What happened to the N.J. Senior Freeze and Homestead Rebate in new state budget? | Commentary | NewJerseyNewsroom.com -- Your State. Your News.

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What happened to the N.J. Senior Freeze and Homestead Rebate in new state budget?

vandervalkCHARLOTTE071610_optBY CHARLOTTE VANDERVALK
ANALYSIS

The dust has settled on the FY 2010-11 State budget debate, but many seniors and the disabled are still uncertain about just what was decided. Specifically, they want to know what happened to the Senior Freeze and the Homestead Rebate.

The recently passed budget ensures that every current participant in the State's Property Tax Reimbursement Program (Senior Freeze) whose income for 2009 does not exceed last year's income limit of $70,000 will receive a reimbursement this year if they continue to meet the eligibility requirements. Reimbursement checks for eligible senior and disabled residents who filed their 2009 applications (PTR-2 form) by the original filing deadline of June 1 are scheduled to be mailed on or about July 15, 2010.

 

New applicants will not receive a payment in fiscal 2011, but should apply (PTR 1 form) anyway because doing so will establish a base year when benefits in future years. Further information about the PTR program and copies of applications can be obtained online or by calling 1-800-882-6597. The deadline for filing has been extended to August 2, 2010.

Homestead rebate applications are not being distributed this summer and fall because of the shift to a payment via direct credits on property tax bills which will being with the May, 2011 quarterly property tax bills.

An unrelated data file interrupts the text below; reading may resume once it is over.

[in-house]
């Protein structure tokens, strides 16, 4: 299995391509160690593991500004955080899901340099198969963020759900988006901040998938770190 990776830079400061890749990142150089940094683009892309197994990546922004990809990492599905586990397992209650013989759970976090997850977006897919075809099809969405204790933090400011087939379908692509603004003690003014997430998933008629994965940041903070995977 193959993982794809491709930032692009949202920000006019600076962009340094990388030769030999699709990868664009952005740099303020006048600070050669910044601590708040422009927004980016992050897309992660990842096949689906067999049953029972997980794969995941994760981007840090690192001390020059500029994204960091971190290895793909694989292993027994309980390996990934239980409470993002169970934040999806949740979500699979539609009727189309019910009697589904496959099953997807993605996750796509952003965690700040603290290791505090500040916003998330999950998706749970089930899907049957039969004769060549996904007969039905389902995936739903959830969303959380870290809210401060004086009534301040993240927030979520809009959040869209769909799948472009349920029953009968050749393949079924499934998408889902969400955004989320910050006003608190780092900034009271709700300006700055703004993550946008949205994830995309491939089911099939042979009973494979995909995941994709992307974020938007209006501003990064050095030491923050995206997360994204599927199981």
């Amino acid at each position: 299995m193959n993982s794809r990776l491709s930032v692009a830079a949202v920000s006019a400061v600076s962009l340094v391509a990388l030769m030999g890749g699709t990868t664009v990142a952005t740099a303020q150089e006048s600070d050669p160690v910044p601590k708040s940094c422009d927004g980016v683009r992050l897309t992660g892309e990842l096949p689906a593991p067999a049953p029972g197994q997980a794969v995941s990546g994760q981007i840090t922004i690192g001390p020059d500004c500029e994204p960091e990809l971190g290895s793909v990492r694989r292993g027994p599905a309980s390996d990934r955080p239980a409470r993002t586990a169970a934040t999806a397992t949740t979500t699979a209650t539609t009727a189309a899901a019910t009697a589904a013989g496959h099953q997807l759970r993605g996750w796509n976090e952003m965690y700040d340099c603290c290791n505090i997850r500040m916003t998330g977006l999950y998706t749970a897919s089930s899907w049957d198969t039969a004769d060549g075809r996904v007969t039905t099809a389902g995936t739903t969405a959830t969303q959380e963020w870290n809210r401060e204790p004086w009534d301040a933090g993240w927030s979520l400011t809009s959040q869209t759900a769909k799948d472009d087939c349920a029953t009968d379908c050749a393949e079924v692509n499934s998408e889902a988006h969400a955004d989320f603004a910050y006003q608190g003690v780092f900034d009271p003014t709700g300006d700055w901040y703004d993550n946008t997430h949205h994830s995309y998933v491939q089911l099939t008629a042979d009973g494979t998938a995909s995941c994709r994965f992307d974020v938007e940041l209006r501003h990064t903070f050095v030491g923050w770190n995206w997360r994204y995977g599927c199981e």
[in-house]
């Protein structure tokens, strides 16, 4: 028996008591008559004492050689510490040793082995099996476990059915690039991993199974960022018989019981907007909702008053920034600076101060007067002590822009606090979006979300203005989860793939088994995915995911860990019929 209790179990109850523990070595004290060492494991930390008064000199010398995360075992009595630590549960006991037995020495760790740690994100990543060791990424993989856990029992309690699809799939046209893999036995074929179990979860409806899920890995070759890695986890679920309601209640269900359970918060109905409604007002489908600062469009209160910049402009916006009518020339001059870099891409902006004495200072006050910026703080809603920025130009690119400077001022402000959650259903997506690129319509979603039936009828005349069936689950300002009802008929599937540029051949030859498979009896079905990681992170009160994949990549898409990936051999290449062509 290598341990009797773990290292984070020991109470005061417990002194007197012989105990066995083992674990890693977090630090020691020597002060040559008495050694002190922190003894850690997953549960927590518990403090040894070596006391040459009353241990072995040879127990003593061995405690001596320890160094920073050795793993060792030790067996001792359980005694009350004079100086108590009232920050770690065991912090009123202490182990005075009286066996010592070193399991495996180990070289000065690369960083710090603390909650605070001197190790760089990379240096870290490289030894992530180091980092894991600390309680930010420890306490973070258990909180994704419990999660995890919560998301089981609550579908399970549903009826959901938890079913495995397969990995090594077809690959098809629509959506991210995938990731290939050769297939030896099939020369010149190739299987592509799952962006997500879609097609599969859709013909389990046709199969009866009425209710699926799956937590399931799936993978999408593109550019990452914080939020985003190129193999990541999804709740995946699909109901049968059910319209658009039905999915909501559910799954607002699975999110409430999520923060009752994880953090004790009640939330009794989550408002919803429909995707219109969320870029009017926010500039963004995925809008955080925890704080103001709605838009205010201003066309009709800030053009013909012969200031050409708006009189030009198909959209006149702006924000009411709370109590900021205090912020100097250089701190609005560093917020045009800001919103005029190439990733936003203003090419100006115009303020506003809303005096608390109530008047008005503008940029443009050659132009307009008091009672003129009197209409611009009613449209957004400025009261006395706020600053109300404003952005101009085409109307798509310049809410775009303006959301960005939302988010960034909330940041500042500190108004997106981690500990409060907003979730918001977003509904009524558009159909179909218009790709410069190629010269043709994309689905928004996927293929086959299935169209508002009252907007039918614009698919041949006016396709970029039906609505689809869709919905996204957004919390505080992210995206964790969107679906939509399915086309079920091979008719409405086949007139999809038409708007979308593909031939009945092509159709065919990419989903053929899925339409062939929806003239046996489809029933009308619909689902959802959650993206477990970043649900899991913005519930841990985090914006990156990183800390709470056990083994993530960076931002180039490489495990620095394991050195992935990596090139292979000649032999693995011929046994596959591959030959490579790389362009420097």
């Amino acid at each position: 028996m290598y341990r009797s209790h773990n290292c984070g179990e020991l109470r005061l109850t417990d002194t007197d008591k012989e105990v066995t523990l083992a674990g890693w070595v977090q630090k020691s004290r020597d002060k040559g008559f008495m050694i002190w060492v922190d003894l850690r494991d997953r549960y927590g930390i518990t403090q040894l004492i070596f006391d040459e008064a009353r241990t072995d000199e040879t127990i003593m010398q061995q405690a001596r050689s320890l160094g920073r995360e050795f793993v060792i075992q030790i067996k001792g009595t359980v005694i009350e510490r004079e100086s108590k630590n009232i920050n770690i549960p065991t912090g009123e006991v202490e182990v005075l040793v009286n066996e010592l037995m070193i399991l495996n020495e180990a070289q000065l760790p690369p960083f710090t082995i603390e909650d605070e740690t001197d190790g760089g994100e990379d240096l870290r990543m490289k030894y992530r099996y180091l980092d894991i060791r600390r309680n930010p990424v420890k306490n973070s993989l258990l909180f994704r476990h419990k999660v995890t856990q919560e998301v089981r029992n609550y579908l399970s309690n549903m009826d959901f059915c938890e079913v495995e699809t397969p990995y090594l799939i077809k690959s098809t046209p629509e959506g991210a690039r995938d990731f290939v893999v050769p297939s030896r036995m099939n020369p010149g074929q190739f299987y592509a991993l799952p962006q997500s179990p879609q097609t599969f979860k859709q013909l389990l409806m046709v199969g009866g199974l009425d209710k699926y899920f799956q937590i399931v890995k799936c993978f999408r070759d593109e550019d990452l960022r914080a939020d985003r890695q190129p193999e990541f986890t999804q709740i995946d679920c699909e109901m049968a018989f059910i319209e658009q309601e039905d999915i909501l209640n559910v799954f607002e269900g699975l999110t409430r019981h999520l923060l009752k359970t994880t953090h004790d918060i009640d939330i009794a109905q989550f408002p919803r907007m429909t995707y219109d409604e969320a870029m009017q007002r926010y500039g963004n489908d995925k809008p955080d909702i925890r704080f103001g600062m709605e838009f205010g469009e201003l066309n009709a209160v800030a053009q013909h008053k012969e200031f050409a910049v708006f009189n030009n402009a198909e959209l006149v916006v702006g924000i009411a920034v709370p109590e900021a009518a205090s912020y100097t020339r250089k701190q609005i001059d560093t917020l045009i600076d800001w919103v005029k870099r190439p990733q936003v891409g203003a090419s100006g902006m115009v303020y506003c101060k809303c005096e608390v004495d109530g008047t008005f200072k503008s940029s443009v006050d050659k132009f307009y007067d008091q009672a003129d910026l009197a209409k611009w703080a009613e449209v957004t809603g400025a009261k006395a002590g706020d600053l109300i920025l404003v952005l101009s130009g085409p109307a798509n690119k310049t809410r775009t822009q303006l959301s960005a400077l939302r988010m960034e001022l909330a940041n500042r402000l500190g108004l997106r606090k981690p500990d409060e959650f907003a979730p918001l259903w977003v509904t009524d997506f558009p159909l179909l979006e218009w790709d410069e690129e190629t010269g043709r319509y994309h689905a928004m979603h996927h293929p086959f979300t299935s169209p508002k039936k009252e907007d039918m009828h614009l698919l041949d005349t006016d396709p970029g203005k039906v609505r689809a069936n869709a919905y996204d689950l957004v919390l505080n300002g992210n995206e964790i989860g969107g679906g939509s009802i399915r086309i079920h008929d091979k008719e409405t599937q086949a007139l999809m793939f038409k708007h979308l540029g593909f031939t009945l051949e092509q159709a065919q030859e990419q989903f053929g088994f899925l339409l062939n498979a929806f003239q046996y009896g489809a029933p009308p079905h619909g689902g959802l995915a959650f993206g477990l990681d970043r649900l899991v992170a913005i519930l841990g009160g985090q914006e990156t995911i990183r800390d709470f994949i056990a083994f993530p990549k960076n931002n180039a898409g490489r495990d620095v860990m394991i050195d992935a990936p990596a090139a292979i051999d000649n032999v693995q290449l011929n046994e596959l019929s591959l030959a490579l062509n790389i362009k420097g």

Under the new Homestead Credit program, if you are 65 years of age and over at the end of the tax year or blind or disabled with a gross income of less than $100,000 in 2009, you are eligible for quarterly credits of one-quarter of 20% of the first $10,000 of property taxes paid or a maximum of $500 per quarter. For seniors and disabled with a gross income of $100,000 to $150,000 in 2009, the credit amount is one-quarter of 10% of the first $10,000 of property taxes paid or a maximum of $250 per quarter. These monies will be directly deducted from your property tax bill beginning in May, 2011. Applications for the new Homestead Credit will be distributed nearer to the May 2011 deadline.

Why the change? The Homestead Rebate has traditionally been mailed to recipients in the form of a check sometime in August or September. Since the State runs on a fiscal year of July 1 through June 30th, this put the rebate payment in the first quarter of the State's fiscal year. Last year, then Governor Corzine had to borrow money so that the rebate checks did not bounce. There simply was not yet enough revenue generated to the State in the first quarter of its fiscal year to cover the checks. This meant that the program cost the State the amount of the rebates, plus the interest on the debt of the borrowed monies, plus the cost of production and mailing of the checks. Beginning the program in May of 2011 and having the payment deducted over the four quarters of the State's fiscal year allows for revenues to come into the State's coffers to cover the cost of the credited monies and negates the need to borrow money. By having it as a credit on the tax bill itself, homeowners will see an immediate reduction in their property tax bill and will not have to wait a year for a rebated amount.

Because of the timing of the implementation — going from the first quarter of the State's fiscal year to the last quarter — there will be no homestead rebate or credit monies issued within calendar year 2010. Unfortunately, this delay will be a very real problem for those who depend upon these monies coming at the end of the summer/beginning of the fall. However, once the conversion from a rebate to a credit program is in place, the new credit program should be faster, easier and more timely.

Charlotte Vandervalk, R-Bergen, has represented District 39 in the General Assembly since 1991.

 
Comments (14)
14 Tuesday, 07 February 2012 18:42
senoir 3
There should be a senior property tax freeze at age 65 for those with incomes of $50,000 or less,state-wide, as they are most vulnerable to heath problems, poverty and expenditures.
These problems would drift to other gov expenditures in the future. A unilateral freeze would also demonstrate good intention and save big $ in government management spending which oversees other programs.
Guess the message here is KISS
13 Saturday, 17 December 2011 12:05
Hamilton Resident